By Tsepak Tsetsang, Principal.
Starting or acquiring a business is an exciting and rewarding endeavour, but it also comes with a great deal of responsibilities and risks. It is therefore important to take the time to carefully consider and understand all aspects of what it means to own your own business. We have put together a few factors to take into consideration before taking this leap.
Define your goals
Carefully think about what your personal and professional goals are. Are you looking for financial freedom, a flexible lifestyle, growth or to give back to the community?
Once you have defined your goals, consider whether starting or acquiring this business can help you achieve them. Financial gain is usually the focus but that isn’t or shouldn’t always be the case; a simple example would be if your passion is to travel, then perhaps one of the criteria when looking at businesses to start/acquire should be one that you can operate online from anywhere in the world.
Understand the risks and challenges
Every business involves risks. It is therefore crucial to identify these risks so you can implement strategies to mitigate or manage these to an acceptable level.
Starting a business (especially on your own) means taking on a lot of responsibilities and various roles such as management, operations, marketing, and finance. Do you have the necessary skills and experience? Are you willing to learn or can some of these roles be delegated to staff or professionals?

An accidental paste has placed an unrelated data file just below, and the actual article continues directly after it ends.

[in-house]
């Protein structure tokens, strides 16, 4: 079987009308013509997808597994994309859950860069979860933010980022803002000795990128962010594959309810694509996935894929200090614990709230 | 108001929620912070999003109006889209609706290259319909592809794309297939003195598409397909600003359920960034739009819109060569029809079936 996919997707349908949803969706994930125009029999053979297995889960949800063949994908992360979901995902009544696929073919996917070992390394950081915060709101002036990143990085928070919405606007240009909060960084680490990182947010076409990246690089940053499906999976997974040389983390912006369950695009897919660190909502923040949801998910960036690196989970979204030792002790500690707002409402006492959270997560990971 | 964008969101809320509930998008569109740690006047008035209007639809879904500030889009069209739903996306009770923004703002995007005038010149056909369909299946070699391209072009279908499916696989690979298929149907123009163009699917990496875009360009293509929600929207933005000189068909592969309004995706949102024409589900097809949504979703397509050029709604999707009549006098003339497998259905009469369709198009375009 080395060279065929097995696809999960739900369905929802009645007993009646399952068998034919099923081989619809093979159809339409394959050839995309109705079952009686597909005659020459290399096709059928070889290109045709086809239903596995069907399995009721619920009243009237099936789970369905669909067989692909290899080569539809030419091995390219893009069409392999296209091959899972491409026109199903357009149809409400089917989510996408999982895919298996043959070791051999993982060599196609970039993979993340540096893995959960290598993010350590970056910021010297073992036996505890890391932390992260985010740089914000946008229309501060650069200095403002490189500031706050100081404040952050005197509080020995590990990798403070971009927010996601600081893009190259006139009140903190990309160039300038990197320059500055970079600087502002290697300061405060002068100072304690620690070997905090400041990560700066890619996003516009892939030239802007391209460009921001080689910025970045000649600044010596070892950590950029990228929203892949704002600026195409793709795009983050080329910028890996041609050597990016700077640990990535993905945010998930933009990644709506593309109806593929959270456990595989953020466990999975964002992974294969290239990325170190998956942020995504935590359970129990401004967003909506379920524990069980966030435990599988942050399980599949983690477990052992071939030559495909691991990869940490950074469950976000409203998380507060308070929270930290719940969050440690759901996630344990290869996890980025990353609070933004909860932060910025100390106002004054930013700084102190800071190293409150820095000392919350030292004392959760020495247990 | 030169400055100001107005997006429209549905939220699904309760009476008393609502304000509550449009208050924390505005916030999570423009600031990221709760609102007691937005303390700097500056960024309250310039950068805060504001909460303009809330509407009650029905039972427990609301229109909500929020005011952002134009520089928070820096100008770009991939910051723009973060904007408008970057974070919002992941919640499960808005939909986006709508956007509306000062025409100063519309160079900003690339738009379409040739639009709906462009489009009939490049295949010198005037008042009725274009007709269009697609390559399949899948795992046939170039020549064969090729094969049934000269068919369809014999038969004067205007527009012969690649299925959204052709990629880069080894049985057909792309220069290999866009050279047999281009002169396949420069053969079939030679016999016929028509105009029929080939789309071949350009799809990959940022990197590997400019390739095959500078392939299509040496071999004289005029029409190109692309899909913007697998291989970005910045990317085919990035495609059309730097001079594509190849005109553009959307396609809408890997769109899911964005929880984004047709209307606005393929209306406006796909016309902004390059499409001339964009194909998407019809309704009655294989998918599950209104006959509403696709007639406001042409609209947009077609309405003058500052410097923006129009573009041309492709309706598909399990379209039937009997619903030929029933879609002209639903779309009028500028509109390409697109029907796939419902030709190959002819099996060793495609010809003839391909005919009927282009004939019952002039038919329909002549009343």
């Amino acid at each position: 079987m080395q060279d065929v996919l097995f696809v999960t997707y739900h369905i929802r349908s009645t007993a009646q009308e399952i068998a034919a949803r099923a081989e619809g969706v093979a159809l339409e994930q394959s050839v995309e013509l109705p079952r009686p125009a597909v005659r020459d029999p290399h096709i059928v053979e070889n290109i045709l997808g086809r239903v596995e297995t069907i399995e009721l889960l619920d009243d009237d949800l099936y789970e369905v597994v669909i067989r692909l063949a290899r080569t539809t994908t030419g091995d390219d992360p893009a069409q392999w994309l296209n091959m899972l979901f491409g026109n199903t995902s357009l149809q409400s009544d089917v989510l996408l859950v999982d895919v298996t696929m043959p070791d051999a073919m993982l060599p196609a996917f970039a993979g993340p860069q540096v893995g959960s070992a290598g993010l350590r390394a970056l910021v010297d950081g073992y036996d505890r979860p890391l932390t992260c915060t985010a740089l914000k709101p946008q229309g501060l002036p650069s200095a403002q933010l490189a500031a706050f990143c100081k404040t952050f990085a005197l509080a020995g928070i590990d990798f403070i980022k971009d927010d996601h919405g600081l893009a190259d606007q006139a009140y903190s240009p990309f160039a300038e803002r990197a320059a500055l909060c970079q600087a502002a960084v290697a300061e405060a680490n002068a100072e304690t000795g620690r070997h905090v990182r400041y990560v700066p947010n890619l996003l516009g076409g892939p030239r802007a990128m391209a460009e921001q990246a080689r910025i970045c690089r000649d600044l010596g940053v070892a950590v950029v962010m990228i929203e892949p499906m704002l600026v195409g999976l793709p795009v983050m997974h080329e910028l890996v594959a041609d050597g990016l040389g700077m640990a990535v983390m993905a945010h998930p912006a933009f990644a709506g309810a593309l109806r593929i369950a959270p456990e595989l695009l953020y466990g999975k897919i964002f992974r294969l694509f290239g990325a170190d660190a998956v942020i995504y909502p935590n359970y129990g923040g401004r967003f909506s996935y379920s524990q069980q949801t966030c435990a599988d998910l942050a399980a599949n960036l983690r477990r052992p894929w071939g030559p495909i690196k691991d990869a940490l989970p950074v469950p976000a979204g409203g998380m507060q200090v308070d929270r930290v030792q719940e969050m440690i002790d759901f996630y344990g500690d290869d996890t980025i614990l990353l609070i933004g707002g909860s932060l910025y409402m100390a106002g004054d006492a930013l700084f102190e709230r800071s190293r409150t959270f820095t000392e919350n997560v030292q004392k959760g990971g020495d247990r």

Budgeting and forecasting
Cashflow is one of the main reasons why small businesses fail.
Before starting or acquiring a business, it is important to develop a realistic budget that outlines your startup costs, fixed/variable costs, and projected revenue. Use your market research and understanding of the risks to test different scenarios to see how it affects your profit and cashflow. This will give you a better understanding of the financial stability of your business and will help you more effectively manage cashflow.
The business structure you choose will affect your legal and tax obligations, so it is important to seek professional advice before you make this choice.
The four main structures that you can choose from are:
- Sole trader – the simplest and cheapest structure, only used for small businesses run by a sole owner.
- Partnership – involves 2 or more partners sharing the income/losses.
- Company – is a separate legal entity that operates the business. Limits your personal liability.
- Trust – where a trustee is responsible for operating the business on behalf of the trust’s beneficiaries. This can be setup in various ways and when used in conjunction with a company, can limit personal liability while providing flexibility in income distribution which can be an effective tax planning tool.
Registrations, licenses, and permits
Complying with legal and regulatory requirements is essential for any business. The types of registrations and/or licenses your business requires will depend on a range of factors such as the type of business, industry, size, location, business structure, and whether you employ staff.
A business plan is a great way to document the things to consider that we have listed in this article. A comprehensive business plan should outline the business concept, strategies, goals and objectives, market research, risk assessment, operational procedures, and financial projections. A well-crafted business plan will not only act as a roadmap for your business’s growth and success but is also helpful when seeking finance from banks and investors.
If you are considering starting or acquiring a business and need advice or support, please contact our office.